It’s an interesting conundrum that I remember discussing with Nicholas Carr in the run up to his Google Making Us Stupid pieces. That is: has selection pressure (as operationally defined by sexual fitness) relaxed or at least qualitatively changed since our con-specifics were hunting and gathering? Seems to me that there are several questions embedded here:
First, modern humans emerged perhaps 50,000 years ago. Is that enough time for evolution to really make a difference? Further, the human technological advances that really start this discussion are at most only two centuries old. Is 200 years enough time?
Second, how exactly has selection pressure changed? From a selfish gene point of view, the rules haven’t changed even as we do live longer. Human traits are still selected for on the basis of the reproductive success of the trait holders. Neither the Internet nor our smart phones make any difference to that piece of the equation.
But might selection pressure change in the near future? Might we someday acquire attractive genes to acquire attractive traits? And how would those acquired genes play into reproductive success as opposed to some other kind of success (say economic)?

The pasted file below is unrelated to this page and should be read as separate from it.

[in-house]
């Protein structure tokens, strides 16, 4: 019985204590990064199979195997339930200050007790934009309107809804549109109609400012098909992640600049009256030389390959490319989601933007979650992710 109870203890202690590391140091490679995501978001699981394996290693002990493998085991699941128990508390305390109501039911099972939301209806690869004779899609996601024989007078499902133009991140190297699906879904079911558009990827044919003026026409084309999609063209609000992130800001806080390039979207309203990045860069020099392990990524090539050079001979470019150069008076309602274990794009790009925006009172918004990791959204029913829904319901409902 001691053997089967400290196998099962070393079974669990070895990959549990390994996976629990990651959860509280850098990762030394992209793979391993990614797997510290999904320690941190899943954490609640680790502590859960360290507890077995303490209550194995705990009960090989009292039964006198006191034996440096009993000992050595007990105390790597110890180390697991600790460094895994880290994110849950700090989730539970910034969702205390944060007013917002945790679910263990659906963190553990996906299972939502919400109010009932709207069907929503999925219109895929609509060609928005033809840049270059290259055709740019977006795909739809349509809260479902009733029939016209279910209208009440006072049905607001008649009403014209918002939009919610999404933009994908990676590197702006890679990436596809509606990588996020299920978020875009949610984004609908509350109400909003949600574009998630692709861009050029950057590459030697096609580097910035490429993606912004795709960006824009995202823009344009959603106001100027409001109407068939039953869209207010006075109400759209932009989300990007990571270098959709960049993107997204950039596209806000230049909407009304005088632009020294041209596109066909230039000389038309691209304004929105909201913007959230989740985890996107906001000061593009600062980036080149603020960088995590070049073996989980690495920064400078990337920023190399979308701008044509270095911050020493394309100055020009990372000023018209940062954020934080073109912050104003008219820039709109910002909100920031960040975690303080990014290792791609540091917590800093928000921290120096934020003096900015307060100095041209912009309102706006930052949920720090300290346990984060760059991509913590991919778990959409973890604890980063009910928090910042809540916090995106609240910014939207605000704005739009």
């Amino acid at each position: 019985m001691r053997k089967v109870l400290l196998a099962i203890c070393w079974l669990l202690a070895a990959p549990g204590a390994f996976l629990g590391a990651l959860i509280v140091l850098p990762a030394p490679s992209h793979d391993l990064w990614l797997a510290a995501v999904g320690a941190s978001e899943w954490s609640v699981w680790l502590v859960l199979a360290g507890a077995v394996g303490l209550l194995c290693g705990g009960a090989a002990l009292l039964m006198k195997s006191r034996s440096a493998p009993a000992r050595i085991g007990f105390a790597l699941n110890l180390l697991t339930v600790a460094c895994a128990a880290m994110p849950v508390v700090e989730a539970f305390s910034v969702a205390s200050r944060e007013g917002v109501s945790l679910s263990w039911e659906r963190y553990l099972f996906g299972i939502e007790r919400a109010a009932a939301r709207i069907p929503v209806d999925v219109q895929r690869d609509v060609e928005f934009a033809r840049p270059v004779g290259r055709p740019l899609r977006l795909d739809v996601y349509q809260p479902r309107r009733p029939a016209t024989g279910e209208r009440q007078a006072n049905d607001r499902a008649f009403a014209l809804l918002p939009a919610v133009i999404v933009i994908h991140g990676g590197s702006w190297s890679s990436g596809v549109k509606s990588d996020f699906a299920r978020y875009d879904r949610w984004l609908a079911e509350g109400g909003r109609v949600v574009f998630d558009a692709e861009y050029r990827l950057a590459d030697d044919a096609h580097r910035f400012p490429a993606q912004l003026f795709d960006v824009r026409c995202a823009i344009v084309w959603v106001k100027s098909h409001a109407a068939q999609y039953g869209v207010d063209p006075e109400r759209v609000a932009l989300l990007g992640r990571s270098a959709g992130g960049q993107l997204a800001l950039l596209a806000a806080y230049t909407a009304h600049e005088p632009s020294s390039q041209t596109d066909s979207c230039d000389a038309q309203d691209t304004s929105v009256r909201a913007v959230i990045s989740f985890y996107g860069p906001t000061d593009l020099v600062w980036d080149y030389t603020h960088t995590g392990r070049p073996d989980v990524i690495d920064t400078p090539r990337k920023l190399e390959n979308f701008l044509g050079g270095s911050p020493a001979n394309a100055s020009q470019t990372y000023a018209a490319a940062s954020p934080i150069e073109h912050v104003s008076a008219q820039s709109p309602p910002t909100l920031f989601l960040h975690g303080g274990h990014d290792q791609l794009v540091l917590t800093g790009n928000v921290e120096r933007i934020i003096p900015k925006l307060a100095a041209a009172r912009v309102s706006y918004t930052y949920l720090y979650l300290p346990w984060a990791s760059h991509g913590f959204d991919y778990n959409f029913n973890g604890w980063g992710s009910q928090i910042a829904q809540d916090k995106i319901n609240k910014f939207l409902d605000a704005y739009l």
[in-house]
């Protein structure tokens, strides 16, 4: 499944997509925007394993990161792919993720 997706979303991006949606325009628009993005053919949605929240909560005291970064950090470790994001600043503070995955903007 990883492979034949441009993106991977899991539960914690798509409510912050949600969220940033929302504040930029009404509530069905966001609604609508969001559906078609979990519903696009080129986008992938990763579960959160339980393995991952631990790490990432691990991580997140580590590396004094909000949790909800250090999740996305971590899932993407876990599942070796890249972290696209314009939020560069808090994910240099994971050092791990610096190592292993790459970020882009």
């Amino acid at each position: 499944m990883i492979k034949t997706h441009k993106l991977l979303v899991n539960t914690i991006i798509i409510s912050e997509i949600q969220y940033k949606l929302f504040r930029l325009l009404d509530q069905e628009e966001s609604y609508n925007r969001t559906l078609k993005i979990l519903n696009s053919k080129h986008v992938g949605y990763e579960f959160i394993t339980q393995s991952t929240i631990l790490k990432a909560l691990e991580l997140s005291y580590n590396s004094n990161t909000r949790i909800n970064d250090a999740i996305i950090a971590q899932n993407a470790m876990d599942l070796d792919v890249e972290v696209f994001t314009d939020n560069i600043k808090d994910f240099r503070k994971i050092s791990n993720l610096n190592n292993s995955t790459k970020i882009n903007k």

Finally, what about the role of epigenetics in selection? That is, might epigenetic modifications to genetic material have evolutionary consequences?
In any case, here’s a piece by Michael White on the question. Money quote:
Does this mean that we’ve transcended the messy process of evolution and made ourselves largely immune to natural selection? Not quite—just because our children aren’t eaten by predators or don’t succumb to childhood diseases does not mean that evolution has lost its power over our species.
Those genes haven’t lost their selfish personalities….